• Parents won’t have social assistance slashed if kids placed in temporary care

    The policy change by the Ministry of Community and Social Services lets these parents keep their full benefits until a court decides whether their children will be kept permanently in care. The benefits will only get reduced if the children are made Crown wards. The ministry will also reinstate full benefits to parents whose children are currently in temporary care…

  • Liberals look to target child-care funding to ‘vulnerable’ families

    the Liberals want to target the promised funds to single parent households, or children with mental health issues and not only at low-income families. Mathieu Filion said the government wants to help the “most vulnerable in our society,” believing the spending could have a positive influence these children later in life.

  • The ‘inverted justice’ of Canada’s family courts and how they got this way

    … in the 1980s and ’90s, there was a perfect storm of change. Legal feminism was increasingly informed by radical feminism; divorce came to be seen as a source of women’s poverty; family law had blossomed as a proper branch of practice; the Canadian Charter of Rights and Freedoms “opened the door to greater legal and judicial participation in the formation of social policy” … In that climate emerged a social policy aimed at reducing poverty by focusing on private responsibility.

  • Ontario father paying twice his after-tax monthly income to his ex-wife

    … this 51-year-old man, who now earns about $65,000 a year (or about $5,400 a month before taxes)… continues to labour under the punitive family court decision from 2012 which ordered him to pay $6,866 a month in child and spousal support. His former wife, a teacher with the Toronto District School Board, has been back working full-time for two years; she earns an estimated $100,000 in pay and benefits. Yet every month, Rob is supposed to pay her $4,000 in spousal support and another $2,866 in child support — about $1,400 more a month than he earns.

  • Ontario’s stolen children still getting a raw deal as province deals with Motherisk scandal

    It’s pretty tough to overstate the gravity of what went on in this province’s children’s aid societies, in its courtrooms, and at the lucrative Motherisk lab at Sick Kids Hospital, since closed… The government stole your kid under false pretences; you’re grief-stricken, furious; but maybe your kid is in a wealthier or more stable environment than you can offer. It’s an impossible position that no one should ever be in.

  • The new Liberal budget will send money for ‘children’ right to the wealthy and the bureaucrats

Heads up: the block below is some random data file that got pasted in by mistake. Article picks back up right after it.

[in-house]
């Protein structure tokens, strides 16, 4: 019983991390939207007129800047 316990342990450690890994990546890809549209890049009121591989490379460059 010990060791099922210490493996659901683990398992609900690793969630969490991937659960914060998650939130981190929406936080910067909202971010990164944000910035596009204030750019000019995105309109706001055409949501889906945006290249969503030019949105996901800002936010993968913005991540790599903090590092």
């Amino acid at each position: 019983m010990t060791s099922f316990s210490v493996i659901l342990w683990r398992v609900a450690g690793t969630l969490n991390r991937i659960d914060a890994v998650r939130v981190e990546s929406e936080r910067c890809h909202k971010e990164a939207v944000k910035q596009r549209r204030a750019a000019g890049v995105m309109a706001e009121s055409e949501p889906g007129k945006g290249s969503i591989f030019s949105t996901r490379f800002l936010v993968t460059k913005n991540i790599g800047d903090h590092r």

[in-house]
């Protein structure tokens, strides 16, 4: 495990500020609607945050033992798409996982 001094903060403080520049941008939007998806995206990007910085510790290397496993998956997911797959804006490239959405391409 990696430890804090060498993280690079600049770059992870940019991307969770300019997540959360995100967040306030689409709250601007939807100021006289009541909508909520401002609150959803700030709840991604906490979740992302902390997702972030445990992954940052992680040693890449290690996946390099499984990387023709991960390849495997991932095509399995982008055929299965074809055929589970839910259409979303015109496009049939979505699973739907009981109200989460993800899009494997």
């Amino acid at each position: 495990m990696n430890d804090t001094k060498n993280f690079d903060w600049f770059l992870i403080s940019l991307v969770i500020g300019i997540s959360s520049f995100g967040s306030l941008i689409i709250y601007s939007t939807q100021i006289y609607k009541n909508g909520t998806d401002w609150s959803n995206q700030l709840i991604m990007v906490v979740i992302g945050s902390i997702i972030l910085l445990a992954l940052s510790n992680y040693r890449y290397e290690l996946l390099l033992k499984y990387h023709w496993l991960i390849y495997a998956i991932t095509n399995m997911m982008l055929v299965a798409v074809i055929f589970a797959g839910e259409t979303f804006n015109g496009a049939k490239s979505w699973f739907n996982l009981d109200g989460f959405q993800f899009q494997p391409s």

Currently only about 15 per cent of Canadian children 0-5 are in daycare centres. Statistics Canada reports that higher-income families are more likely to use this arrangement. Taxpayers are funding higher-income families with huge subsidies for institutional child care at the expense of lower income families — including single parents — who prioritize parental child care… To efficiently fund child care we should fund children, not spaces and their massive related system costs. We could do this by increasing the federal government’s child benefit.

  • Ontario’s child support law faces constitutional challenge

    … under the federal Divorce Act, disabled adult children are eligible for child support whether or not they are still in school. But Ontario’s Family Law Act, which covers child support for unmarried parents, makes no provision for adult disabled children. “If children of divorced parents can claim support for both education and disability beyond age 18, then children born to parents who were never married should enjoy the same rights”

  • Getting to the root of Ontario’s family law mess

    … Ontario’s family law system is utterly broken… How is it that these courts remain the expensive, convoluted, soul-crushing places they have become and how is that the players have allowed it to become normalized? … the lawyers involved, who have a duty to act in the best interests of the child and so often don’t. And judges ostensibly have control of their courtrooms; why won’t they exert it?

  • Preliminary inquiries: Let judges make the call

    The intelligent compromise is this: since they have limited residual utility, there should be no preliminary inquiries unless whoever wants one first convinces a judge it is necessary in the interests of justice, following which it cannot be taken away. Judges know best when their courtroom is used well or poorly. Given the chance, judges will manage courtroom time effectively.

  • Increase funding for a national child care program

    Experts say Ottawa is planning to spend $500 million a year for the next 10 years to build a child care network across the country. As much as that is, it’s far from the 1 per cent of GDP experts say is necessary to build a quality system… while three-quarters of mothers of young children are in the workforce, there are licensed spots available for less than a quarter of children under 5. And those that are available are incredibly expensive.